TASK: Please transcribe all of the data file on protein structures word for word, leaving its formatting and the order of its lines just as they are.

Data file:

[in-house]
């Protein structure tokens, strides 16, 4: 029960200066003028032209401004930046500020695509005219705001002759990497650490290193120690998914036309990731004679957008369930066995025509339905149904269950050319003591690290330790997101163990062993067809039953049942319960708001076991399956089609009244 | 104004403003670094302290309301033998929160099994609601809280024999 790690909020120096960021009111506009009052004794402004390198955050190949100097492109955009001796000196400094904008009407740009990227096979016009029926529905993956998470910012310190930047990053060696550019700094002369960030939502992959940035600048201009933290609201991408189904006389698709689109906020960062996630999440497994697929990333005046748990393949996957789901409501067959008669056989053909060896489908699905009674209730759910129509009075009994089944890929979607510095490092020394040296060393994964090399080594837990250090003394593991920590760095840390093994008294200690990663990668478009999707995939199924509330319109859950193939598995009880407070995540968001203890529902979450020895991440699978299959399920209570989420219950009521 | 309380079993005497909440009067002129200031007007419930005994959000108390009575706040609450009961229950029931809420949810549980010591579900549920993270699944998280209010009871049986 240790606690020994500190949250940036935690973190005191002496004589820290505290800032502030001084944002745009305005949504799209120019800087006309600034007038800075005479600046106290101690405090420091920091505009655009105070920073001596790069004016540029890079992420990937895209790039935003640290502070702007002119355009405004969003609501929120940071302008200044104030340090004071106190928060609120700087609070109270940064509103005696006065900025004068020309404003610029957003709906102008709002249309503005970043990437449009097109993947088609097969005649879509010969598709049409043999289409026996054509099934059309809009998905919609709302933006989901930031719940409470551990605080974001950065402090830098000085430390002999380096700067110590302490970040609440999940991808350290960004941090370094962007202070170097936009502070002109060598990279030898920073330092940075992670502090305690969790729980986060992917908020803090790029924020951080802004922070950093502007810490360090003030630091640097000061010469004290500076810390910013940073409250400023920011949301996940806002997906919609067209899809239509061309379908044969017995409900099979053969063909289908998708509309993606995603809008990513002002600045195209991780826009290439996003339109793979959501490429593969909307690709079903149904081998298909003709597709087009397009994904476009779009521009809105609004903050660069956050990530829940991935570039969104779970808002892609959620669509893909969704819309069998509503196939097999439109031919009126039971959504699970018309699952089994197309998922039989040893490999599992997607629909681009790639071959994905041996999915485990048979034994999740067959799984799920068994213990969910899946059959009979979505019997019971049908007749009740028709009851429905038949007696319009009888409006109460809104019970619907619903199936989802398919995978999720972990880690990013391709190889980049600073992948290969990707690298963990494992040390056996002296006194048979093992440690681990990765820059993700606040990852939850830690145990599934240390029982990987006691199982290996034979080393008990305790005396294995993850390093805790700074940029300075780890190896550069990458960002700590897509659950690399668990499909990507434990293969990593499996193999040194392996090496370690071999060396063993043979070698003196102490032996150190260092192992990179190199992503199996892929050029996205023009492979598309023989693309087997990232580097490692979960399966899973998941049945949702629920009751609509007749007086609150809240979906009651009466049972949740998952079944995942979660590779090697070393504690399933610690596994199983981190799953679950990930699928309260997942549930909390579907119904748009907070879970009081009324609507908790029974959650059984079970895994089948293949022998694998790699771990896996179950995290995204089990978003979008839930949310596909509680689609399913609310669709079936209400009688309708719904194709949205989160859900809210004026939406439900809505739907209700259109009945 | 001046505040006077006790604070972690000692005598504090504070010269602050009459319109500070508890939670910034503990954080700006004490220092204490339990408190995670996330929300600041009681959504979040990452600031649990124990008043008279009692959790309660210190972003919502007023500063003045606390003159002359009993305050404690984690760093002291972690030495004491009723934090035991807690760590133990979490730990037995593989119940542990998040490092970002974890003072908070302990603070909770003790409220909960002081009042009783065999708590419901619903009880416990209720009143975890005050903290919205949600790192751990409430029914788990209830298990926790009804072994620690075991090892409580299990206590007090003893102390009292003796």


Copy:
[in-house]
């Protein structure tokens, strides 16, 4: 029960200066003028032209401004930046500020695509005219705001002759990497650490290193120690998914036309990731004679957008369930066995025509339905149904269950050319003591690290330790997101163990062993067809039953049942319960708001076991399956089609009244 | 104004403003670094302290309301033998929160099994609601809280024999 790690909020120096960021009111506009009052004794402004390198955050190949100097492109955009001796000196400094904008009407740009990227096979016009029926529905993956998470910012310190930047990053060696550019700094002369960030939502992959940035600048201009933290609201991408189904006389698709689109906020960062996630999440497994697929990333005046748990393949996957789901409501067959008669056989053909060896489908699905009674209730759910129509009075009994089944890929979607510095490092020394040296060393994964090399080594837990250090003394593991920590760095840390093994008294200690990663990668478009999707995939199924509330319109859950193939598995009880407070995540968001203890529902979450020895991440699978299959399920209570989420219950009521 | 309380079993005497909440009067002129200031007007419930005994959000108390009575706040609450009961229950029931809420949810549980010591579900549920993270699944998280209010009871049986 240790606690020994500190949250940036935690973190005191002496004589820290505290800032502030001084944002745009305005949504799209120019800087006309600034007038800075005479600046106290101690405090420091920091505009655009105070920073001596790069004016540029890079992420990937895209790039935003640290502070702007002119355009405004969003609501929120940071302008200044104030340090004071106190928060609120700087609070109270940064509103005696006065900025004068020309404003610029957003709906102008709002249309503005970043990437449009097109993947088609097969005649879509010969598709049409043999289409026996054509099934059309809009998905919609709302933006989901930031719940409470551990605080974001950065402090830098000085430390002999380096700067110590302490970040609440999940991808350290960004941090370094962007202070170097936009502070002109060598990279030898920073330092940075992670502090305690969790729980986060992917908020803090790029924020951080802004922070950093502007810490360090003030630091640097000061010469004290500076810390910013940073409250400023920011949301996940806002997906919609067209899809239509061309379908044969017995409900099979053969063909289908998708509309993606995603809008990513002002600045195209991780826009290439996003339109793979959501490429593969909307690709079903149904081998298909003709597709087009397009994904476009779009521009809105609004903050660069956050990530829940991935570039969104779970808002892609959620669509893909969704819309069998509503196939097999439109031919009126039971959504699970018309699952089994197309998922039989040893490999599992997607629909681009790639071959994905041996999915485990048979034994999740067959799984799920068994213990969910899946059959009979979505019997019971049908007749009740028709009851429905038949007696319009009888409006109460809104019970619907619903199936989802398919995978999720972990880690990013391709190889980049600073992948290969990707690298963990494992040390056996002296006194048979093992440690681990990765820059993700606040990852939850830690145990599934240390029982990987006691199982290996034979080393008990305790005396294995993850390093805790700074940029300075780890190896550069990458960002700590897509659950690399668990499909990507434990293969990593499996193999040194392996090496370690071999060396063993043979070698003196102490032996150190260092192992990179190199992503199996892929050029996205023009492979598309023989693309087997990232580097490692979960399966899973998941049945949702629920009751609509007749007086609150809240979906009651009466049972949740998952079944995942979660590779090697070393504690399933610690596994199983981190799953679950990930699928309260997942549930909390579907119904748009907070879970009081009324609507908790029974959650059984079970895994089948293949022998694998790699771990896996179950995290995204089990978003979008839930949310596909509680689609399913609310669709079936209400009688309708719904194709949205989160859900809210004026939406439900809505739907209700259109009945 | 001046505040006077006790604070972690000692005598504090504070010269602050009459319109500070508890939670910034503990954080700006004490220092204490339990408190995670996330929300600041009681959504979040990452600031649990124990008043008279009692959790309660210190972003919502007023500063003045606390003159002359009993305050404690984690760093002291972690030495004491009723934090035991807690760590133990979490730990037995593989119940542990998040490092970002974890003072908070302990603070909770003790409220909960002081009042009783065999708590419901619903009880416990209720009143975890005050903290919205949600790192751990409430029914788990209830298990926790009804072994620690075991090892409580299990206590007090003893102390009292003796």